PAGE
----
Finding Wildlife in Oregon Refuges

Oregon is home to vast forests, high peaks, lush valleys, and rugged coastline, creating spectacular habitat for visitors to explore and wildlife to thrive. The deepest lake in the nation, Crater Lake, is located in Oregon’s Crater Lake National Park, and captures the magnificence of Beaver State and its beauty. The state also boasts 18 national wildlife refuges (NWR) that allow for wildlife viewing and sport across the state. We’ve picked a few that provide visitors with opportunities to observe amazing wildlife in some of these refuges:

Cape Meares National Wildlife Refuge

Humpback whale

Humpback whale leaping out of the water. Photo donated by National Wildlife Photo Contest entrant Mehmet Kaya

Cape Meares National Wildlife Refuge borders the Pacific coast. It encompasses both old-growth forest — including a famous sitka spruce that is approximately 800 years old — and coastal habitat. These habitats support a variety of wildlife, including Northern spotted owls, harbor seals, and black oystercatchers, among others. The winter is the ideal time for wildlife watchers to see many impressive whale species like humpback whales, gray whales, orca, and sperm whales.

Oregon Islands National Wildlife Refuge

Steller sea lions on the Rogue Reef Unit of Oregon Islands National Wildlife Refuge. Photo by Roy W. Lowe/USFWS

Steller sea lions on the Rogue Reef Unit of Oregon Islands National Wildlife Refuge. Photo by Roy W. Lowe/USFWS

Oregon Islands National Wildlife Refuge offers some unique wildlife and landscape viewing opportunities due to its location. Much of the area is offshore, with grand cliffs and up-close views of the Pacific coast, making it a prime place to spot wildlife throughout the year. In the winter, visitors can search for the same whale species as seen from Cape Meares NWR. Additionally, wintering birds like loons and geese can be found in the area. During other times of the year, visitors can see sea lions, puffins, and many species of shorebirds.

Klamath Marsh National Wildlife Refuge

Oregon spotted frog

Klamath Marsh NWR is possibly one of the only habitats left to find the Oregon spotted frog. Photo by USFWS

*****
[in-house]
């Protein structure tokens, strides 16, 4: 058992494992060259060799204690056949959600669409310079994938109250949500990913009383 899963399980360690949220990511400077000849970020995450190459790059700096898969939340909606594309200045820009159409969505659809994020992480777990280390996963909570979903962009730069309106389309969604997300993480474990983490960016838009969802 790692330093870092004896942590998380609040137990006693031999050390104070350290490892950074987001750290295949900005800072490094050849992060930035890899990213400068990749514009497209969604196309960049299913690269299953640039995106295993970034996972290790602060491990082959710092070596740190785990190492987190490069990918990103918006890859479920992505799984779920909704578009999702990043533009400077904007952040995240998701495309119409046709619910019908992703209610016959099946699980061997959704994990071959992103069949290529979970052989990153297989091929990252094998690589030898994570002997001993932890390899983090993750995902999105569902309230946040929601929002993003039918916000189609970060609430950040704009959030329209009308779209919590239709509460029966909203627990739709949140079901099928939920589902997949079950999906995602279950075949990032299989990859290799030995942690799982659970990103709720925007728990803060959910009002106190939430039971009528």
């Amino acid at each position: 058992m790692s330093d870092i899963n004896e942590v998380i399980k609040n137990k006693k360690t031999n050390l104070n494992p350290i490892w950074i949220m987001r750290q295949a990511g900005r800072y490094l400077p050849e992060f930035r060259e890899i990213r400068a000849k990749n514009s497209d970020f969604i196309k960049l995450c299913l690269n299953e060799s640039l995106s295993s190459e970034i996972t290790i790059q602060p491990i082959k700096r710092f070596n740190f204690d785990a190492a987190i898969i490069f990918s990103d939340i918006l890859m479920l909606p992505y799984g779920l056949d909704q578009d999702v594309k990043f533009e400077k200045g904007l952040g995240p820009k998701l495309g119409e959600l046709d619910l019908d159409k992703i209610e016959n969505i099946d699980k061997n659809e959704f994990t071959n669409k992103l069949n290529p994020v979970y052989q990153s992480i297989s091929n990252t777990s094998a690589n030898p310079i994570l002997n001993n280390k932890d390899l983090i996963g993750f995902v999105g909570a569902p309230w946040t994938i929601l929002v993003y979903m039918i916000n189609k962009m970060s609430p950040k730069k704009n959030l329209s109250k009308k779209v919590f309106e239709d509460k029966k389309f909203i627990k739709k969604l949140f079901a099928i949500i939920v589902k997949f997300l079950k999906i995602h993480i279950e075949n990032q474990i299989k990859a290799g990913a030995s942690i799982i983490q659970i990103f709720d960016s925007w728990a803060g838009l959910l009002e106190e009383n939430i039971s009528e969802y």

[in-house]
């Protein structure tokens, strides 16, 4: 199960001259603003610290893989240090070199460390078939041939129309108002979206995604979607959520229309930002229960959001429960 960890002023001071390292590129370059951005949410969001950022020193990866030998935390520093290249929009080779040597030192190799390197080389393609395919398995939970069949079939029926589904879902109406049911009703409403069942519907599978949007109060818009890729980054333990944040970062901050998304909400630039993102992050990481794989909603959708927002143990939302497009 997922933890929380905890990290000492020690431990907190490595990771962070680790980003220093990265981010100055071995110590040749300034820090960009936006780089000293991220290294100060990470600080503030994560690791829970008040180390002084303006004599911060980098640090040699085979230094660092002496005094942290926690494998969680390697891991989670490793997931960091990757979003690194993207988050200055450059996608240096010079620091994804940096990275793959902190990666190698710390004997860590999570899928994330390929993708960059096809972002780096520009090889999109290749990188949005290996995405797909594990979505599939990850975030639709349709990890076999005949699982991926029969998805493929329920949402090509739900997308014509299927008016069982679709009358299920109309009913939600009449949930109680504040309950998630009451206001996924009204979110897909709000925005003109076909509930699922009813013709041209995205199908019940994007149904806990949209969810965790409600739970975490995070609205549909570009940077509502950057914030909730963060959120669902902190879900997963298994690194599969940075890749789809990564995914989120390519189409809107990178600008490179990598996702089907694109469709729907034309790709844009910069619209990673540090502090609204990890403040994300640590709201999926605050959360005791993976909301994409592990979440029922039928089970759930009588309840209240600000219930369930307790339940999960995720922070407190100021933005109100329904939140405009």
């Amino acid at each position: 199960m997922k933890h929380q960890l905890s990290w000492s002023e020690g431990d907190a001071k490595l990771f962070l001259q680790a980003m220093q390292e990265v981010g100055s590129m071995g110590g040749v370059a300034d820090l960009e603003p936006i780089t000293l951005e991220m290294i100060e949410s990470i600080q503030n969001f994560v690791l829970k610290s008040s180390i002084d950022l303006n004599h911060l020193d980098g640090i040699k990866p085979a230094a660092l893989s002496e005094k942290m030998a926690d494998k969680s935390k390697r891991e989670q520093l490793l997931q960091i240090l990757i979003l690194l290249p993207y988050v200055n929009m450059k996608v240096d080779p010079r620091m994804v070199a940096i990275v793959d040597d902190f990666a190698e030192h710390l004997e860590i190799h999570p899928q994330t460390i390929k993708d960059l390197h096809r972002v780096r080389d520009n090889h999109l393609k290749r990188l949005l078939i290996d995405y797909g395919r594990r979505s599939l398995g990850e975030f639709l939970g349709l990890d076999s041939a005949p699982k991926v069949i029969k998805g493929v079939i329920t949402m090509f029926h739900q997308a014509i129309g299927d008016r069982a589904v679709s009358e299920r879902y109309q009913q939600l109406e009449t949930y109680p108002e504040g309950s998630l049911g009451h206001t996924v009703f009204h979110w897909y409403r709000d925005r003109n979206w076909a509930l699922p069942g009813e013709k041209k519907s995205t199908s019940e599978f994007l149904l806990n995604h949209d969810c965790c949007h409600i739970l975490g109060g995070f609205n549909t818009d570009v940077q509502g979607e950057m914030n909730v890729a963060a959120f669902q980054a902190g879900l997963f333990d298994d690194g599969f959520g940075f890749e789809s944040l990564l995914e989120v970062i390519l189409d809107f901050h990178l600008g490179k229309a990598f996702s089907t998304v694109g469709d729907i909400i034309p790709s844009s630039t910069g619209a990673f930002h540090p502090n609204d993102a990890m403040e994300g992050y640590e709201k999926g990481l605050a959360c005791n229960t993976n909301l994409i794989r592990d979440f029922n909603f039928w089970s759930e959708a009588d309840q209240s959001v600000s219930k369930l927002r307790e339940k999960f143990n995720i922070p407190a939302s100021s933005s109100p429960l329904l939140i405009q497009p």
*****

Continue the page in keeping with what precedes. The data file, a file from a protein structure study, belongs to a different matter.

Klamath Marsh National Wildlife Refuge, located in central Oregon along the Cascade Mountains, is comprised mainly of meadows and wetlands. The wetland and marsh area provides important habitat for an array of waterfowl, and the area is historically significant because it was once used and is still protected in part by the Klamath tribes. Visitors can look out for mallards, sandhill cranes, as well as a rare species of spotted frog.

Umatilla National Wildlife Refuge

Snow geese flock. Photo by Jon Nelson via Flickr Creative Commons

Umatilla National Wildlife Refuge is found along the border of Oregon and Washington and includes areas in both states. Winter is an ideal time for wildlife watchers to visit because thousands of birds, such as snowy owls and swans, rest and nest in the area. One of the most common species to see at this time of year is snow geese, which can be spotted in flocks of hundreds or even thousands.

Hart Mountain National Antelope Refuge

pronghorn

Pronghorn in Hart Mountain NWR. Photo by wild trees via Flickr Creative Commons

Hart Mountain National Antelope Refuge, located in south central Oregon, features great opportunities to see pronghorn antelope. This NWR is an ideal place for hunters to find pronghorn, mule deer, bighorn sheep, and other game species. Hunting seasons begin in August and continue through January. This area’s mountainous landscape provides shelter to wildlife like mountain lions, bobcats, and pika. Also found in this refuge are western juniper trees, which are some of the oldest living species in Oregon.

 

Recently, Malheur National Wildlife Refuge in Oregon was closed following an armed takeover. The National Wildlife Federation and its affiliates are urging Americans to buy federal Duck Stamps to stand up for our national wildlife refuge system. Most Americans support public lands and oppose ongoing efforts to sell them or turn them over to individual states, and duck stamps send 98 cents of every dollar to help preserve this vital habitat.

Comment and show your support for our national wildlife refuge system with a memory or photo from a NWR!

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